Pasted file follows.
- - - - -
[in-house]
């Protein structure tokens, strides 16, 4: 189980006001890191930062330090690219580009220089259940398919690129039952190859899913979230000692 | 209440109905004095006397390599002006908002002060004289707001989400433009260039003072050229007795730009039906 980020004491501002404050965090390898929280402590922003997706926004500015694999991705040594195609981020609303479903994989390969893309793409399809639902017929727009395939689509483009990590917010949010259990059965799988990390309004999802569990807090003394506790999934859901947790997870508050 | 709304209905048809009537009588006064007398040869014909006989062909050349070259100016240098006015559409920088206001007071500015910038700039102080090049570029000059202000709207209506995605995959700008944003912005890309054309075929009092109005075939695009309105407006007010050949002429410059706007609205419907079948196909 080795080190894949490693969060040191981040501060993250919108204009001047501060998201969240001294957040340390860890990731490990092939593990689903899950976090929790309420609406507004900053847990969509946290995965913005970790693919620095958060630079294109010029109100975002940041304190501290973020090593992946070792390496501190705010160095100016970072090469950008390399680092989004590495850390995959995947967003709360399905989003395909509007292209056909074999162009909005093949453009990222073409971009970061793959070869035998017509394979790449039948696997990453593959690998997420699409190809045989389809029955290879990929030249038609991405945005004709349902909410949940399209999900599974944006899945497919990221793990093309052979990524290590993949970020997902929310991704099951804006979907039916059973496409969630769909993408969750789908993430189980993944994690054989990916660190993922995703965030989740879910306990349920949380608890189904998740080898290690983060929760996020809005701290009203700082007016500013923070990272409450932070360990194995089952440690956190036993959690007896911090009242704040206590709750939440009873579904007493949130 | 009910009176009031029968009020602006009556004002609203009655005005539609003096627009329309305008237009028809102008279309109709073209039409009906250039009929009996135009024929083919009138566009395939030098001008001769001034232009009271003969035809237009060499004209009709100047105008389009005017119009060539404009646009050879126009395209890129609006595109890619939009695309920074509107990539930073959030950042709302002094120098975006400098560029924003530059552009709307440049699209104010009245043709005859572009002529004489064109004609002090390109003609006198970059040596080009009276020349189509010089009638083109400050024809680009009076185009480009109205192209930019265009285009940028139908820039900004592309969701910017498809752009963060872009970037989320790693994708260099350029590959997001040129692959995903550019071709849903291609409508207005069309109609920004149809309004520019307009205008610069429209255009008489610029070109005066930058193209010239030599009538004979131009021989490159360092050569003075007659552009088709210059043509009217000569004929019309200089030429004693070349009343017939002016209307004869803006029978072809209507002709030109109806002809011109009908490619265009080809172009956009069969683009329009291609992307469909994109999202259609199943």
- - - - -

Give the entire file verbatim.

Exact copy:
[in-house]
């Protein structure tokens, strides 16, 4: 189980006001890191930062330090690219580009220089259940398919690129039952190859899913979230000692 | 209440109905004095006397390599002006908002002060004289707001989400433009260039003072050229007795730009039906 980020004491501002404050965090390898929280402590922003997706926004500015694999991705040594195609981020609303479903994989390969893309793409399809639902017929727009395939689509483009990590917010949010259990059965799988990390309004999802569990807090003394506790999934859901947790997870508050 | 709304209905048809009537009588006064007398040869014909006989062909050349070259100016240098006015559409920088206001007071500015910038700039102080090049570029000059202000709207209506995605995959700008944003912005890309054309075929009092109005075939695009309105407006007010050949002429410059706007609205419907079948196909 080795080190894949490693969060040191981040501060993250919108204009001047501060998201969240001294957040340390860890990731490990092939593990689903899950976090929790309420609406507004900053847990969509946290995965913005970790693919620095958060630079294109010029109100975002940041304190501290973020090593992946070792390496501190705010160095100016970072090469950008390399680092989004590495850390995959995947967003709360399905989003395909509007292209056909074999162009909005093949453009990222073409971009970061793959070869035998017509394979790449039948696997990453593959690998997420699409190809045989389809029955290879990929030249038609991405945005004709349902909410949940399209999900599974944006899945497919990221793990093309052979990524290590993949970020997902929310991704099951804006979907039916059973496409969630769909993408969750789908993430189980993944994690054989990916660190993922995703965030989740879910306990349920949380608890189904998740080898290690983060929760996020809005701290009203700082007016500013923070990272409450932070360990194995089952440690956190036993959690007896911090009242704040206590709750939440009873579904007493949130 | 009910009176009031029968009020602006009556004002609203009655005005539609003096627009329309305008237009028809102008279309109709073209039409009906250039009929009996135009024929083919009138566009395939030098001008001769001034232009009271003969035809237009060499004209009709100047105008389009005017119009060539404009646009050879126009395209890129609006595109890619939009695309920074509107990539930073959030950042709302002094120098975006400098560029924003530059552009709307440049699209104010009245043709005859572009002529004489064109004609002090390109003609006198970059040596080009009276020349189509010089009638083109400050024809680009009076185009480009109205192209930019265009285009940028139908820039900004592309969701910017498809752009963060872009970037989320790693994708260099350029590959997001040129692959995903550019071709849903291609409508207005069309109609920004149809309004520019307009205008610069429209255009008489610029070109005066930058193209010239030599009538004979131009021989490159360092050569003075007659552009088709210059043509009217000569004929019309200089030429004693070349009343017939002016209307004869803006029978072809209507002709030109109806002809011109009908490619265009080809172009956009069969683009329009291609992307469909994109999202259609199943």